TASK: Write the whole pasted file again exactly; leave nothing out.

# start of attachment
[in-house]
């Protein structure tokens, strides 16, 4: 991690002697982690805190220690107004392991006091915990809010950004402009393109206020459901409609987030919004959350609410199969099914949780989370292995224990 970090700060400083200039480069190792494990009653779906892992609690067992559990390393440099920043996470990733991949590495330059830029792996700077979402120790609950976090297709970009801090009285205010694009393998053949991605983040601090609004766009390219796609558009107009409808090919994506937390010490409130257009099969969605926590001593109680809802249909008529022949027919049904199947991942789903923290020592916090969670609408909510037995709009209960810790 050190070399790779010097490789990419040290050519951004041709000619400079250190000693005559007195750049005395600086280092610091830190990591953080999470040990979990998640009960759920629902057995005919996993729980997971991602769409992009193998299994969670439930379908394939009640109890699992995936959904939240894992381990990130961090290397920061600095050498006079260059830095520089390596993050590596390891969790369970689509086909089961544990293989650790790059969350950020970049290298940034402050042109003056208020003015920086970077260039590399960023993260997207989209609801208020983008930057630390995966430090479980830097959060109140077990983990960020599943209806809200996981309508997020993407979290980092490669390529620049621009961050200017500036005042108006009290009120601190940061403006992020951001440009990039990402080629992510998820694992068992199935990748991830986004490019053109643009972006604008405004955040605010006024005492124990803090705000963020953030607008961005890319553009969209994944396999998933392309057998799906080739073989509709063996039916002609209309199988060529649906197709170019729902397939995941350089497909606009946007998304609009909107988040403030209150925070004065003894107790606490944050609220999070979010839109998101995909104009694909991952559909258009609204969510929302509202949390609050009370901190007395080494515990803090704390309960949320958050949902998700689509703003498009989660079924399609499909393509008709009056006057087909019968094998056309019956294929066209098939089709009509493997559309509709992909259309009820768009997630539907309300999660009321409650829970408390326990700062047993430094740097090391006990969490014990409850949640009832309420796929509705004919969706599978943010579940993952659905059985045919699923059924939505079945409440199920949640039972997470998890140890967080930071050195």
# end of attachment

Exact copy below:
[in-house]
């Protein structure tokens, strides 16, 4: 991690002697982690805190220690107004392991006091915990809010950004402009393109206020459901409609987030919004959350609410199969099914949780989370292995224990 970090700060400083200039480069190792494990009653779906892992609690067992559990390393440099920043996470990733991949590495330059830029792996700077979402120790609950976090297709970009801090009285205010694009393998053949991605983040601090609004766009390219796609558009107009409808090919994506937390010490409130257009099969969605926590001593109680809802249909008529022949027919049904199947991942789903923290020592916090969670609408909510037995709009209960810790 050190070399790779010097490789990419040290050519951004041709000619400079250190000693005559007195750049005395600086280092610091830190990591953080999470040990979990998640009960759920629902057995005919996993729980997971991602769409992009193998299994969670439930379908394939009640109890699992995936959904939240894992381990990130961090290397920061600095050498006079260059830095520089390596993050590596390891969790369970689509086909089961544990293989650790790059969350950020970049290298940034402050042109003056208020003015920086970077260039590399960023993260997207989209609801208020983008930057630390995966430090479980830097959060109140077990983990960020599943209806809200996981309508997020993407979290980092490669390529620049621009961050200017500036005042108006009290009120601190940061403006992020951001440009990039990402080629992510998820694992068992199935990748991830986004490019053109643009972006604008405004955040605010006024005492124990803090705000963020953030607008961005890319553009969209994944396999998933392309057998799906080739073989509709063996039916002609209309199988060529649906197709170019729902397939995941350089497909606009946007998304609009909107988040403030209150925070004065003894107790606490944050609220999070979010839109998101995909104009694909991952559909258009609204969510929302509202949390609050009370901190007395080494515990803090704390309960949320958050949902998700689509703003498009989660079924399609499909393509008709009056006057087909019968094998056309019956294929066209098939089709009509493997559309509709992909259309009820768009997630539907309300999660009321409650829970408390326990700062047993430094740097090391006990969490014990409850949640009832309420796929509705004919969706599978943010579940993952659905059985045919699923059924939505079945409440199920949640039972997470998890140890967080930071050195």